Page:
Clean cars (and California) are under attack!

Source: Wikimedia Commons

Saying California and the Federal government don’t see eye to eye right now is a bit of an understatement.

On the one hand, California has pledged to put 5 million electric vehicles on the road by 2030, met its greenhouse gas reduction (GHG) goals four years early and has re-focused its climate policies to clean up our most polluted communities.

On the other hand, the Trump Administration’s Environmental Protection Agency (EPA) was previously led by a climate change denier, is currently being led by a former coal lobbyist, and has rolled back or is in the process of rolling back 45 (and counting) environmental regulations ranging from water quality, toxic materials and lead paint.

However, the biggest battle between California and the Federal government is over clean cars. While details are limited as of this post, the EPA is posed to freeze fuel efficiency requirements at 2020 levels, as well as attack California’s authority to regulate tailpipe GHG emissions and require car manufactures to sell a minimum number of electric vehicles. This salvo undoes the hard-won agreement between California and the Federal government, undermines American competitiveness and puts clean air and your health in the crosshairs.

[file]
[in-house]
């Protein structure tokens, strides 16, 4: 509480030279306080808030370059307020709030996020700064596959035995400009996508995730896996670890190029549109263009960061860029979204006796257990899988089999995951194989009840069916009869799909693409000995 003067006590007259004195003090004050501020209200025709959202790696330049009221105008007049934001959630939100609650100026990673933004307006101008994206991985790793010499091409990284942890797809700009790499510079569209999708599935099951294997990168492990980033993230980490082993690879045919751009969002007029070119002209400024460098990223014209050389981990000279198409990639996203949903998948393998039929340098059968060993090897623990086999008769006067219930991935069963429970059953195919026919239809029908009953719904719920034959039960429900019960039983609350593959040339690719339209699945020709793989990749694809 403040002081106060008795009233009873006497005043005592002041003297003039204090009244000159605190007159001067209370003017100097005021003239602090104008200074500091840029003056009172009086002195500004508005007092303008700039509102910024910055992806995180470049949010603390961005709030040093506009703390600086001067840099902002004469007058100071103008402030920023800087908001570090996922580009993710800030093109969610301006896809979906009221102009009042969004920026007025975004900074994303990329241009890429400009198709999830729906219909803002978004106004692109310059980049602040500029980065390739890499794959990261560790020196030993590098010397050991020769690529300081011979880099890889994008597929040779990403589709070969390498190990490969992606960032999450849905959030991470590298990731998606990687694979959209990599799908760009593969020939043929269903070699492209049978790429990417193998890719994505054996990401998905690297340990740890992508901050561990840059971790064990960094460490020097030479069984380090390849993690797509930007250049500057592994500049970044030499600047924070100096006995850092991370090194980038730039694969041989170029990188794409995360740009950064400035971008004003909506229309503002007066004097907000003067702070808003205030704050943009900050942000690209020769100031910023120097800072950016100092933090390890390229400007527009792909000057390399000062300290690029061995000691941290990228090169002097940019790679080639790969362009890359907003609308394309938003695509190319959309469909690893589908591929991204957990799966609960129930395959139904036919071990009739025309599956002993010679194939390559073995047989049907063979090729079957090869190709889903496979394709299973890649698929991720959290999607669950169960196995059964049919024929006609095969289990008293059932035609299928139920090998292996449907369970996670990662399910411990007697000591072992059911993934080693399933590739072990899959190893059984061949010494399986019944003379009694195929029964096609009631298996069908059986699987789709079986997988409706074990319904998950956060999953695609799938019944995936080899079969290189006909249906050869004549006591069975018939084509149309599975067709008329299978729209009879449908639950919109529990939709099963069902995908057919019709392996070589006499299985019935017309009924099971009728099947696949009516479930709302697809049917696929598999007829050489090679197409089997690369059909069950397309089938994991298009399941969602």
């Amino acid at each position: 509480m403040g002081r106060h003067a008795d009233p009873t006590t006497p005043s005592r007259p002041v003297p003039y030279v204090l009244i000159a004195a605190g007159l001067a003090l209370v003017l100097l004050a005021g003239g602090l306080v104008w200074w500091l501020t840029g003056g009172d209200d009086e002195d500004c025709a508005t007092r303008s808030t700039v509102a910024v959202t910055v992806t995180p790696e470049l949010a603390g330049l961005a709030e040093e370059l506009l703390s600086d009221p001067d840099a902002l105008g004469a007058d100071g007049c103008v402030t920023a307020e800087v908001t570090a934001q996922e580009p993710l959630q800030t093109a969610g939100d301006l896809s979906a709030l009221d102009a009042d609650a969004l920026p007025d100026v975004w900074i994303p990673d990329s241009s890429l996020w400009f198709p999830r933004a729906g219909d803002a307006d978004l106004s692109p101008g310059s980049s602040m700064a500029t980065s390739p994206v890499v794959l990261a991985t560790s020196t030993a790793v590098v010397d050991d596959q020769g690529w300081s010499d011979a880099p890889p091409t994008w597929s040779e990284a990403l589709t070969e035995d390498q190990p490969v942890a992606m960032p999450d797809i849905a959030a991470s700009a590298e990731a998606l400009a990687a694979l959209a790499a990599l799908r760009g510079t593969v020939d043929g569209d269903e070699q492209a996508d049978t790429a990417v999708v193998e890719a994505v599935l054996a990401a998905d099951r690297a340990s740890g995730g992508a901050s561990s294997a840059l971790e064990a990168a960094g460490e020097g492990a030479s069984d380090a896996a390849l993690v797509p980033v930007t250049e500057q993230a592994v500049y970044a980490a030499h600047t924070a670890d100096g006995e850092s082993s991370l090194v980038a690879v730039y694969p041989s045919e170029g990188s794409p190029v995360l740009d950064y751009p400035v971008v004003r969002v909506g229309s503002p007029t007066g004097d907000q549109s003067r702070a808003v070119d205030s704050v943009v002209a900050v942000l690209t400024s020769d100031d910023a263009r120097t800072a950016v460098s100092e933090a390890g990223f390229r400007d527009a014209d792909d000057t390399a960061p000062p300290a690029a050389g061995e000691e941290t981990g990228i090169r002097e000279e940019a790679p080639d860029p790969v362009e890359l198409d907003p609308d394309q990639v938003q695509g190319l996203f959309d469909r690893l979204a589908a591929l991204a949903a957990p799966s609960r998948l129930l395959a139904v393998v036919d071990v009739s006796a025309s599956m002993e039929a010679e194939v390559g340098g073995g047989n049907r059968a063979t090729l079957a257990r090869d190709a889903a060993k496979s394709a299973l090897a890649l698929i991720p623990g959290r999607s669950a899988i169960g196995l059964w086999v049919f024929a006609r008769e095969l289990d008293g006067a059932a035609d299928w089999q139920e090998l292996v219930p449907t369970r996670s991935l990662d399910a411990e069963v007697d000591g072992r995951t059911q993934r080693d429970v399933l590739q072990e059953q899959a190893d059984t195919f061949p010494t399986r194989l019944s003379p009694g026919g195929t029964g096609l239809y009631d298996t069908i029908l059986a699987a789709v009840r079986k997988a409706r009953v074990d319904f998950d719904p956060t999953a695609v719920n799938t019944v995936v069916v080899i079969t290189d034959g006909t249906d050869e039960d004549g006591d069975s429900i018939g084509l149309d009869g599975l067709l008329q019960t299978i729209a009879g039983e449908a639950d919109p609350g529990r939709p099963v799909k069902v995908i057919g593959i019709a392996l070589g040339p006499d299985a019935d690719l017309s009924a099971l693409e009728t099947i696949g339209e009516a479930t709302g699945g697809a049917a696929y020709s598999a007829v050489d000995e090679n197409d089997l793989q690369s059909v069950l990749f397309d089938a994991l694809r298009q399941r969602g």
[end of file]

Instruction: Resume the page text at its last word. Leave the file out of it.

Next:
Clean cars and the Federal-California Relationship: #itscomplicated

California and the Federal government have a complex relationship when it comes to automotive emissions.

Generally, the Federal Clean Air Act prevents states from setting their own emissions standards for vehicles – California being the lone exception. This is because California’s regulation of car emissions predates the Federal government’s, and our persistent air quality problems require more aggressive standards. To receive a Clean Air Act waiver, California’s standards must be at least as stringent as Federal government’s regulations, are needed to meet compelling and extraordinary needs (namely, California’s air pollution) and cannot be arbitrary. While other states can’t set their own standards, they can choose to either follow Federal standards or California’s. Currently, 12 other states – roughly 1/3 of the automotive market, follows California’s standards.

It’s important to note the EPA has never revoked a waiver since the Clean Air Act’s enactment over 40 years ago. Additionally, the Clean Air Act does not provide a way to revoke a waiver. However, California has been denied a waiver in the past, and that experience shows the stakes are very high.

This isn’t California’s first rodeo…